The Pont du Gard is a vast Roman aqueduct bridge that crosses the Gard River. It is part of a 50km (31 miles) long aqueduct that runs between Uzès and Nîmes and is located in Vers-Pont-du-Gard, near Remoulins, in the Gard département.
The aqueduct was constructed in the 1st century AD and is the highest of all Roman aqueduct bridges and the best preserved after the Aqueduct of Segovia. It was added to UNESCO's list of World Heritage Sites in 1985.
© ATOUT FRANCE/Jean François Tripelon-Jarry
© ATOUT FRANCE/Pascal Gréboval
The bridge has three tiers of arches, standing 48.8m (160 ft) high. The whole aqueduct descends in height by only 17m (56 ft) over its entire length, while the bridge descends by a mere 2.5cm, indicative of the great precision that Roman engineers were able to achieve using only simple technology. The aqueduct formerly carried an estimated 200 million litres (44 million gallons) of water a day to the fountains, baths and homes of the citizens of Nîmes. It was possibly in use until as late as the 9th century, well after the fall of Rome.
The Pont du Gard's subsidiary function as a toll bridge ensured its survival in the Middle Ages. It attracted increasing fame from the 18th century onwards and became an important tourist destination, undergoing a series of renovations that culminated in 2000 with the opening of a new visitor centre and the removal of traffic and buildings from the bridge and the area immediately around it. Today it is one of France's most popular tourist attractions.
© ATOUT FRANCE/Daniel Philippe
In days gone by you could walk across the very top, but that was highly dangerous, and is now forbidden. But that doesn't mean that you can't get an awe-inspiring vision of this colossus of ancient Rome.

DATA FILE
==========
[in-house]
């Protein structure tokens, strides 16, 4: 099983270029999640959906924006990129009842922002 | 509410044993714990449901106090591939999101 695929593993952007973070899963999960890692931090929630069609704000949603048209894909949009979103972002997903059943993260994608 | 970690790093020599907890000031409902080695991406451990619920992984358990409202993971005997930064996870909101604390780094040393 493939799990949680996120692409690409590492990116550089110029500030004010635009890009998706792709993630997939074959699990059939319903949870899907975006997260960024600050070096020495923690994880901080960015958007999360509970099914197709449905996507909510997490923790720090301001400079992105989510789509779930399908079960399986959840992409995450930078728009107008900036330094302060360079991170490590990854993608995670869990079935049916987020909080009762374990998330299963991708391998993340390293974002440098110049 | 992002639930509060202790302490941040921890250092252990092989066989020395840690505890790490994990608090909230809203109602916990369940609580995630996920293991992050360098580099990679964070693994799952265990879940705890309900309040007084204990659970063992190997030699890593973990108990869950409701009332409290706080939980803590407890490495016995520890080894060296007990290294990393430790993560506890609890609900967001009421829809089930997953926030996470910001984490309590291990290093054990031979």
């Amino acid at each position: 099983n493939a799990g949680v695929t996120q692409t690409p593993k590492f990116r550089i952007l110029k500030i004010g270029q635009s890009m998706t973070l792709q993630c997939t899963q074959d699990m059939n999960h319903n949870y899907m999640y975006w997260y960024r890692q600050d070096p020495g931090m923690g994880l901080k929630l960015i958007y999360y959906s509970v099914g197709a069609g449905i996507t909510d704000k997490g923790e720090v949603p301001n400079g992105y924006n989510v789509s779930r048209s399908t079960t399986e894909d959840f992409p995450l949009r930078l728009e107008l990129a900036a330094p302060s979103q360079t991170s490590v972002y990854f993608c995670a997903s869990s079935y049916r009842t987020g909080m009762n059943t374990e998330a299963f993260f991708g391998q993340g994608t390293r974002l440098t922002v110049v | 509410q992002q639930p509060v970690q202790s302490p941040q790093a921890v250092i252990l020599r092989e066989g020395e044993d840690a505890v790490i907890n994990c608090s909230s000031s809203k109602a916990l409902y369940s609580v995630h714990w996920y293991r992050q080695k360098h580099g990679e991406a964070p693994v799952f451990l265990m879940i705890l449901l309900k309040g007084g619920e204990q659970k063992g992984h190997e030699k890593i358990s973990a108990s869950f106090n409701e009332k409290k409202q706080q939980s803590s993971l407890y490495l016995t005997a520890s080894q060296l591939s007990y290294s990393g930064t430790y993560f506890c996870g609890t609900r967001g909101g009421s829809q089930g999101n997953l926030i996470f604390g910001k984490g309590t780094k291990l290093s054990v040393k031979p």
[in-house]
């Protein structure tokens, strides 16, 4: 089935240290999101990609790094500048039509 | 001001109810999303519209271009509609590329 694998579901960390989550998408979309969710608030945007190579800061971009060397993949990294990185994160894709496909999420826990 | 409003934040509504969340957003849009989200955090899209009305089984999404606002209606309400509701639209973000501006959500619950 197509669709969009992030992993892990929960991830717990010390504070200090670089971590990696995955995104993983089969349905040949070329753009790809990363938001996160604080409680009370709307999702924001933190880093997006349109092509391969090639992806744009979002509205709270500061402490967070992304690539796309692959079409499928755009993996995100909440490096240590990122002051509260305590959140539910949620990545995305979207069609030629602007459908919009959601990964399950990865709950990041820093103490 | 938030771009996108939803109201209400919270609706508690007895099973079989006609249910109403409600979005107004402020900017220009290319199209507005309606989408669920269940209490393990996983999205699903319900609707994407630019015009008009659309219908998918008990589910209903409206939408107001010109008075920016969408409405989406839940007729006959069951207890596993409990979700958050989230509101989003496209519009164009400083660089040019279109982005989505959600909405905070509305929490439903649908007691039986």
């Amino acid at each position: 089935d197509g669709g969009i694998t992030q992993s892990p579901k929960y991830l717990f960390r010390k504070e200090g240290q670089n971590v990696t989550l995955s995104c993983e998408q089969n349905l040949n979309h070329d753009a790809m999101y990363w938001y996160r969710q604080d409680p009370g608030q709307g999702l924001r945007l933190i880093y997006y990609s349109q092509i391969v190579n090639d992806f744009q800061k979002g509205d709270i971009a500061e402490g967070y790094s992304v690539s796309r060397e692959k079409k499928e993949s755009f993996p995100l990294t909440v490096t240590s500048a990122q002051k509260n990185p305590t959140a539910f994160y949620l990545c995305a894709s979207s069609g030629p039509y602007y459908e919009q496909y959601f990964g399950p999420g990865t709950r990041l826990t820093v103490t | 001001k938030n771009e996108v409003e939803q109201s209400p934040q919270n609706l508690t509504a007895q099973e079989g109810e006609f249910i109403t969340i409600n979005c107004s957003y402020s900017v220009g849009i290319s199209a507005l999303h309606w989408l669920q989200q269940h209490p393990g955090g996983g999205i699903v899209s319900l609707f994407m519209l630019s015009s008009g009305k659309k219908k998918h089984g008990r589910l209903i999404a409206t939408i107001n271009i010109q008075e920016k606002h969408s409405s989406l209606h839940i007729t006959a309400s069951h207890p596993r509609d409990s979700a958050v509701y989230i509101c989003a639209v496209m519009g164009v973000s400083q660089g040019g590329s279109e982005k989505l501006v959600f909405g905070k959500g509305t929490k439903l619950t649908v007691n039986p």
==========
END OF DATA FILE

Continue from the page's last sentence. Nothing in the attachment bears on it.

The main interpretation centre (Pont d'Accueil) tells the whole story, and you need to devote at least half a day to the visit.
The multimedia exhibition plunges you back in time - The museum embraces the history of the Pont du Gard and the Roman aqueduct of Nîmes” which it covers, in three sections: the Roman civilisation: why and how the Romans built the aqueduct: the life of the Pont du Gard and how it has been represented through the centuries.-
Since 2003, the visitor is also invited to experience the Mémoires de Garrigue, a mosaic of cultivated plots, signposted with stones (Petit Poucet) and surveyor’s marks that tells the stories of cereals, vineyard, olive trees and married cultures, green oaks, useful plants, fauna and flora.
Pont du Gard
Tourist Office (Remoulins Office)
Place des Grands Jours, 30210 REMOULINS
Tel: 04 66 37 22 34
The Pont du Gard site is open all year round. The shops and discovery areas are open every day from 0900 until 1900 (Jun and Sep), 2000 (Jul-Aug), 1700 (Nov-Feb), 1800 (Mar-May and Oct). A charge of €18 is made per vehicle, giving access to the entire site.
If you plan on making more than one visit, then opt for the annual pass (carte d'abonnement annuel).